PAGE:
Gaming, Gift-giving, and Going Ham

by Alison Xin

It was the autumn of my 8th grade year, and I was about to jump face-first into the most intense social responsibility known to awkward tweens – selecting the perfect birthday gift for my friend, Timothy.

I expect that for normal, well-adjusted people, this was not the Herculean task I was making it out to be. Timothy was not a particularly hard person to shop for. He’s not picky, or snobbish, or ungrateful. He’s a nerd, which opens up the door to a wide variety of gifts, as well. He also likes video games.

I mean, he really likes video games.

You can name any popular game, and I guarantee he’s either played it or tried to pirate it. Anything from Portal to DOTA 2 to Call of Duty is no match for his might. He’ll spring random video game slang like n00b, gg, and git rekt during casual conversation. On Halloween, he dressed up as Link from Legend of Zelda, and he can play Super Smash Bros. Brawl like nobody’s business. One time, at a Science Olympiad tournament (if you don’t know what that is, it’s basically a competition to see which school can effectively out-nerd each other), there was a Smash Brothers tournament for anybody from 6th to 12th grade as a way to pass the time before the awards ceremony started. As a measly 6th grader, Timothy was able to crush the competition and win his section. (Keep in mind that Science Olympiad is basically 100% mega-geeks.)

So now I was faced with a predicament. I was absolutely certain that a video game themed gift would be perfect: personalized and useful. However, I was absolutely, positively, completely certain that everyone else going to the party knew this too. And therefore, I was absolutely, positively, completely, one hundred percent, totally, unanimously, entirely, wholly certain that everyone else was going to give him a video game, too.

That would be disastrous.

What kind of message would it send to Timothy if everyone gave him the same type of present? I had a feeling he would be slightly disappointed in all of us: he had all these friends, and the only thing we could think of was video games. Additionally, it would be even worse if I accidentally mimicked a gift because I just knew that Timothy would become passive-aggressive towards me for being “that kid” who lacked the originality and empathy to figure out how to give him a proper present. But if I tried to opt out of the entire fiasco and just give him money, it would be immediately apparent that I didn’t care about friendship as much I cared about the cake at the party. (Which isn’t true, I swear.)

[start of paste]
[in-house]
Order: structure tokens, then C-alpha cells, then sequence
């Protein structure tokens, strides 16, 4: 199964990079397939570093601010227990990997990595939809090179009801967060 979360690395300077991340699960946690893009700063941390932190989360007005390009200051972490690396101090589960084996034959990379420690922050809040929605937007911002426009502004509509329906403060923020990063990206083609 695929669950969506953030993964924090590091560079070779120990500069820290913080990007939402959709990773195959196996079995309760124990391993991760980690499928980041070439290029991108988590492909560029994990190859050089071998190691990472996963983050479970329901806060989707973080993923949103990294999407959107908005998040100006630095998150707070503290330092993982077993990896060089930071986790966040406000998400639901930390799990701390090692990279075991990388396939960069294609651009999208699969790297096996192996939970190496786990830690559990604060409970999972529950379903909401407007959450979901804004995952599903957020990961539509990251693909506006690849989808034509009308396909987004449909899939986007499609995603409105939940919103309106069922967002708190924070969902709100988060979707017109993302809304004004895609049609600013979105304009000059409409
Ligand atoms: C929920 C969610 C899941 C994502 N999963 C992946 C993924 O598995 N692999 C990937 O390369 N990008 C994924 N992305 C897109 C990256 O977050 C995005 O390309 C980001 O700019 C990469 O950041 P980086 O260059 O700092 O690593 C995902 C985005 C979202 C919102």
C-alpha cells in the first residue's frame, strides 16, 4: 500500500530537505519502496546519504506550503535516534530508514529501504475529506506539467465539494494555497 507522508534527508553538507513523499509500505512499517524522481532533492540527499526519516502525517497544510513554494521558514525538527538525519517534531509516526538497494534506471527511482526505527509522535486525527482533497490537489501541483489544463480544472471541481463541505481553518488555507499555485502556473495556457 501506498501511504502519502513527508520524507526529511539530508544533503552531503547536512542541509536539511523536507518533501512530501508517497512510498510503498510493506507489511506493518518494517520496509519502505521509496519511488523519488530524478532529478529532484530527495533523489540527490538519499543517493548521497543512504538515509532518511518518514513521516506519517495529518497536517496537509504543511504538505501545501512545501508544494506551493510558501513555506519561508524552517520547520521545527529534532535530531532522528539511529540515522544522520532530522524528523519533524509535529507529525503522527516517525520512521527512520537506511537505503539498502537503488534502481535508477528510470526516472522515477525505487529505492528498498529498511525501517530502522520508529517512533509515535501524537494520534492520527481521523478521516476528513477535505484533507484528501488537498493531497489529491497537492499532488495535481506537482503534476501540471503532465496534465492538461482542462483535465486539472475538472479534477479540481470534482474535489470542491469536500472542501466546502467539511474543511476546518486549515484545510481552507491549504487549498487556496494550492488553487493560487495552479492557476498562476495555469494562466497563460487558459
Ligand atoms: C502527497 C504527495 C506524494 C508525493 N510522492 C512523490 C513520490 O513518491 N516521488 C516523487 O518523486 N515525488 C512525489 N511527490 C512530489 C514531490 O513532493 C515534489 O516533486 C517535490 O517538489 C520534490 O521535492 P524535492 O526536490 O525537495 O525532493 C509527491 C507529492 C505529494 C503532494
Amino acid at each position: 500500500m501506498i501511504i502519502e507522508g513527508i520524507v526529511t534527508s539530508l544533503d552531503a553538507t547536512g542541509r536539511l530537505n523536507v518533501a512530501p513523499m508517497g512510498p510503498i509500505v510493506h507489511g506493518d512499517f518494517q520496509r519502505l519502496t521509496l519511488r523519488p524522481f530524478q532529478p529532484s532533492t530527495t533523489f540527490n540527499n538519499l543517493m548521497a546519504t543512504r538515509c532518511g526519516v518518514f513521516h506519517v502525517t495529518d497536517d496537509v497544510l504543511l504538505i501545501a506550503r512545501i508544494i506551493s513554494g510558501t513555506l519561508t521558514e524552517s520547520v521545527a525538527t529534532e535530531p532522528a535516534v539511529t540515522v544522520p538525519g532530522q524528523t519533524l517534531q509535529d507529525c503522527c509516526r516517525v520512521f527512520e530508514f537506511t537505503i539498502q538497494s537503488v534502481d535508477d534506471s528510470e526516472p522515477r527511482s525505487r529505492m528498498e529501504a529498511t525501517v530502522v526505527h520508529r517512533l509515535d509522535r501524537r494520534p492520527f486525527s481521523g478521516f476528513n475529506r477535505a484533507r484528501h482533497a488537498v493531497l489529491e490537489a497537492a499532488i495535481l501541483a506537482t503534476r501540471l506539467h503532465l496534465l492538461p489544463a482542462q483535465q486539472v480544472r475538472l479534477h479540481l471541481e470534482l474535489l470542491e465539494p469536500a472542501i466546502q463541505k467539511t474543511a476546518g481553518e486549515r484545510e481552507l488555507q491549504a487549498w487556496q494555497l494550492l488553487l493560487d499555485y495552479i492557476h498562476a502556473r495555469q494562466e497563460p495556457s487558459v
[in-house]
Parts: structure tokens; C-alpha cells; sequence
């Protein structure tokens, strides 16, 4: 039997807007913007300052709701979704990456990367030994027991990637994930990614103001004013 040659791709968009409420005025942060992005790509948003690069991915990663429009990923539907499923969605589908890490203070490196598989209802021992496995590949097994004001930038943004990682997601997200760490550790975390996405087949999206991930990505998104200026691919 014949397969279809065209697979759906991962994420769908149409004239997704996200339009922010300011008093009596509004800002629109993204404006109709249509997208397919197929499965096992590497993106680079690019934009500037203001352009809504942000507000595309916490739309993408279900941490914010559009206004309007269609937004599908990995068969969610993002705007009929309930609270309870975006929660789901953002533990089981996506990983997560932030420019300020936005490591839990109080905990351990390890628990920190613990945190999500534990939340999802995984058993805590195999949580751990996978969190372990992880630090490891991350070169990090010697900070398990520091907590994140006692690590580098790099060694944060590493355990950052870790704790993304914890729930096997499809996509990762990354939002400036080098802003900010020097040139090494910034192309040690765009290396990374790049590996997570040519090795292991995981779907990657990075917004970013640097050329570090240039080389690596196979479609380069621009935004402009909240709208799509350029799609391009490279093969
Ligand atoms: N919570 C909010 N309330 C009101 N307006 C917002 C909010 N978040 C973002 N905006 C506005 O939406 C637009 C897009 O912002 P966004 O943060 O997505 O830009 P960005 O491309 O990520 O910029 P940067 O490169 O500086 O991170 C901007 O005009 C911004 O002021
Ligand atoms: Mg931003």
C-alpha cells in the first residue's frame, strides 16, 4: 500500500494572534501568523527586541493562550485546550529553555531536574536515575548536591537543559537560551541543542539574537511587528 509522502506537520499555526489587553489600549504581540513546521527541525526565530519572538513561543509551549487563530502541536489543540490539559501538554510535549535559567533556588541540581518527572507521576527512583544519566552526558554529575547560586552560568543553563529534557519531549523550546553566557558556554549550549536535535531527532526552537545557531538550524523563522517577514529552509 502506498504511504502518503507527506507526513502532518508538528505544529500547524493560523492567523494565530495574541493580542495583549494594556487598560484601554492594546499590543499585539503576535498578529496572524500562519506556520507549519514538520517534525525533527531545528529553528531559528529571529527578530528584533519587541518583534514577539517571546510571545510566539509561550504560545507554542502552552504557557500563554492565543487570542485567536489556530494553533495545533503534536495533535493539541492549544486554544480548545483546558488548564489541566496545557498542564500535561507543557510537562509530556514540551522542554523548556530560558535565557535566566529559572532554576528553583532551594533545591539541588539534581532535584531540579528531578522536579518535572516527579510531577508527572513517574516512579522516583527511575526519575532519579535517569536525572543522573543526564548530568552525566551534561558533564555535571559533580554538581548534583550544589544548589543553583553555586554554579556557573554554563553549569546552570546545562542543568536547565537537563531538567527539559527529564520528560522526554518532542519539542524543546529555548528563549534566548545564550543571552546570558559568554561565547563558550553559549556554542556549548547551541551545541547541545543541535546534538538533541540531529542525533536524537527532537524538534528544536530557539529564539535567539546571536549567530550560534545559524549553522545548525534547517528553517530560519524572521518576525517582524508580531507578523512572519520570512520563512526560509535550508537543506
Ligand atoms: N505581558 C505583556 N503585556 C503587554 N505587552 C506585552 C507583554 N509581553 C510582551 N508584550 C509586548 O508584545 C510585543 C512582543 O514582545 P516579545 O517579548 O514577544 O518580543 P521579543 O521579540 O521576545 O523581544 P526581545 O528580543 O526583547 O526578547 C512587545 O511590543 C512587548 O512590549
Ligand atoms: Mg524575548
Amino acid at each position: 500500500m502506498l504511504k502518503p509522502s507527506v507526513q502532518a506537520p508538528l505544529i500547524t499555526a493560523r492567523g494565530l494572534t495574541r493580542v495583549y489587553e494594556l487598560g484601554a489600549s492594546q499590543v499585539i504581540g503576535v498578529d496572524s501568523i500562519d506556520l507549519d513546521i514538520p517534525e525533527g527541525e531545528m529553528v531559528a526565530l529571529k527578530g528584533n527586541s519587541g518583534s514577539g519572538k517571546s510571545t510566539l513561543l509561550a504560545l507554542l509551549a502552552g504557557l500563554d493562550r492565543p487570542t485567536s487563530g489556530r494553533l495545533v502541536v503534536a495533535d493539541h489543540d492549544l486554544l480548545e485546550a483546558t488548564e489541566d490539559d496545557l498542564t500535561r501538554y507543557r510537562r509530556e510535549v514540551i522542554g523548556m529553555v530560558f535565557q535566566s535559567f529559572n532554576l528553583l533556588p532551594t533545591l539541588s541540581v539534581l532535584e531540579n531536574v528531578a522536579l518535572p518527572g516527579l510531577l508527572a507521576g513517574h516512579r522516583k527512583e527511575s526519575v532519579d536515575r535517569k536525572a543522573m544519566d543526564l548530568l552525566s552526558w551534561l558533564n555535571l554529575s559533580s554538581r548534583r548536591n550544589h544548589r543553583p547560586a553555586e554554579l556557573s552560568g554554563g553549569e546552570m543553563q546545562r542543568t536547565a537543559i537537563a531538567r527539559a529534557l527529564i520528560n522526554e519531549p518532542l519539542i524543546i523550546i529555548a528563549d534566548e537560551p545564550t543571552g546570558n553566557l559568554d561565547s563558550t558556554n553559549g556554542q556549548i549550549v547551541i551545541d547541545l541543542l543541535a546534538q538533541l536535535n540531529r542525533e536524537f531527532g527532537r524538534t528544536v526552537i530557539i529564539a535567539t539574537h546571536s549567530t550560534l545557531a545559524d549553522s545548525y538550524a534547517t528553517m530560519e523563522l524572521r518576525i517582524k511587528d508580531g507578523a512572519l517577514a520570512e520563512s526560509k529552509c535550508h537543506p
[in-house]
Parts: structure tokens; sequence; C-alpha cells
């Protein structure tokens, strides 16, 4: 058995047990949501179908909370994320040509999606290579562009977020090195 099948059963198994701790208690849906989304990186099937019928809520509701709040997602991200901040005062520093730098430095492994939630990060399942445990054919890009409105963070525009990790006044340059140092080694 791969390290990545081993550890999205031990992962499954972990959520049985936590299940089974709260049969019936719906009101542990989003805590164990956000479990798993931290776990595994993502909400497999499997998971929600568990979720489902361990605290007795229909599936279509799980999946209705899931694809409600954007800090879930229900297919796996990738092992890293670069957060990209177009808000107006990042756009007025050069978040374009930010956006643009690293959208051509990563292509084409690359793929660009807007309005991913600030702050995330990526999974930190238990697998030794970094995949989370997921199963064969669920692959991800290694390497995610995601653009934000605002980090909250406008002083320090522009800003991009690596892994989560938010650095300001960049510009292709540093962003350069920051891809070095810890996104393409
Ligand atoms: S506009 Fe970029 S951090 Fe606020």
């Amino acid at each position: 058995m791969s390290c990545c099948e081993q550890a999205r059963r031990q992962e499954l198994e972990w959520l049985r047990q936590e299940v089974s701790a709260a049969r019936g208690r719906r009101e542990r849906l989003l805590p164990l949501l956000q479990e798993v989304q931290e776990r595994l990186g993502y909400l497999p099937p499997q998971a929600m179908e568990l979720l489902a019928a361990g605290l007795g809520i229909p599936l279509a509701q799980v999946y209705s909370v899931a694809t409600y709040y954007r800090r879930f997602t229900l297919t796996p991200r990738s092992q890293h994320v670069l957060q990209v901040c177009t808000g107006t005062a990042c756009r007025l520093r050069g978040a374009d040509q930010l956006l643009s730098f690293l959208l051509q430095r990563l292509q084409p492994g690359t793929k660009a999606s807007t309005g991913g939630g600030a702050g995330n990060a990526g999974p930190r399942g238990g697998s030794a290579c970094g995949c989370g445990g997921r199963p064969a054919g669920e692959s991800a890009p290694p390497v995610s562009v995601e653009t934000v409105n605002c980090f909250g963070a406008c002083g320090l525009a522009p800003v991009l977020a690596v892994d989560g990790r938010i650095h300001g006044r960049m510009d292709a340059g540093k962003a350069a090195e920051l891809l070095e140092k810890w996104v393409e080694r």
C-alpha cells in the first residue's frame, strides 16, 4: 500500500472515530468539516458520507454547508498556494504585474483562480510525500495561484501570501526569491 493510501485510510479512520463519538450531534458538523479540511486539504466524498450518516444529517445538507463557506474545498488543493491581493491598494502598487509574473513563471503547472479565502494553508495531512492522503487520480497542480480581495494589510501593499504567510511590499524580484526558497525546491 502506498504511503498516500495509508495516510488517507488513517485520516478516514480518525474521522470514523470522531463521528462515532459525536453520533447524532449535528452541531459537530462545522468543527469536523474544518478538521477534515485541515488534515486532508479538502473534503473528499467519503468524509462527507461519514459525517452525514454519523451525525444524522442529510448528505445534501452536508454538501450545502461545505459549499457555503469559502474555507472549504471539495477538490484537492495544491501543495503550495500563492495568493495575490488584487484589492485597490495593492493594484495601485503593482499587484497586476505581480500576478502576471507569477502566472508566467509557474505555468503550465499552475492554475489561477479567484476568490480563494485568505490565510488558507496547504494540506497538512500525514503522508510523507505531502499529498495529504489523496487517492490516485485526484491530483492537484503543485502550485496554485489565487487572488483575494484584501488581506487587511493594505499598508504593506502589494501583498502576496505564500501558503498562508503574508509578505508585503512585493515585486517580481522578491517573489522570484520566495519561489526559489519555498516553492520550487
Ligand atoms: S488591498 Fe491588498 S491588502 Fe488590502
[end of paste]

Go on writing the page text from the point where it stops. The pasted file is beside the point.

It was at this moment that I became slightly obsessive. Desperate to find the perfect balance of personalized and unique, I cannonballed directly into the jungle of For weeks, I trained my Google-fu in the Chrome temple, repeatedly searching, tagging, and filtering millions of results. I even dared to venture into more exotic territory like “Dude I Want That!” and thisiswhyi’ After cutting down swaths of possible ideas I finally settled on a gift: a simple remote control helicopter.

It was perfect in its own, awkward, way. It was small and unobtrusive, but still constructed with grace and style. Its polished aluminum frame intersected with stylish blue plastic to complete a slim and defined form. Directed by a handset reminiscent of old game console controllers, the helicopter had the quality of a video game with a twist. I wrapped it in green and blue striped wrapping paper and tied the package with a shiny silver ribbon. To finish off the gift, I wrote a personalized card with a hand-drawn cartoon of Timothy as Toon Link shouting “FOR POODIS,” while charging victoriously into battle. Basically, it was, as Timothy would say, utter pwnage. Victorious, I stowed my gift away safely until the day of the party.

It wasn’t long before the date rolled by. At that point, my anticipation had grown to the point where, instead of just feeling like exploding, I had formed a class G star of excitement on the Hertzburg- Russel Diagram that had shed its outer layers in a planetary nebula and was now a white dwarf, siphoning off the mass of a larger star until reaching the Chandrasekhar limit to explode into a Class IA Supernova. I carefully guarded my package during the car ride to Timothy’s house. At that point, I had depended so much upon the gift that I might have even sacrificed my own life in an auto accident if it meant getting Timothy’s present out unscathed. When I finally arrived at the destination (thankfully, without any flashy heroic sacrifice with a slightly embarrassing obituary), I hoisted the covered helicopter above my head like the Ark of the Covenant and marched up the driveway. By the time I made it to the front door, Timothy’s smiling mother had already spotted my grandiose arrival and opened the door, gesturing me inside.

Entering my Final Destination, I scanned my surroundings to deduce the location where I would deploy my supplies. I quickly spotted a gift basket, filled with confetti and stuffed with multi-colored envelopes. Envelopes. It took a moment to process this, and when my mind had caught up, I was horrified. Envelopes could only contain two things: gift cards or money.

I was absolutely disgusted. Did these people have no shame? Timothy was their friend, someone they’d known for years. How could they have possibly messed this up? Out of almost a dozen people, was I the only one that braved the social terrors of gift-giving to obtain anything significant? Indignantly, I set the package on the table, a monument to friendship among a barren landscape of materialism. As it stood there, a lone monolith among fragile scraps of paper and plastic, I briefly wondered who was actually right.

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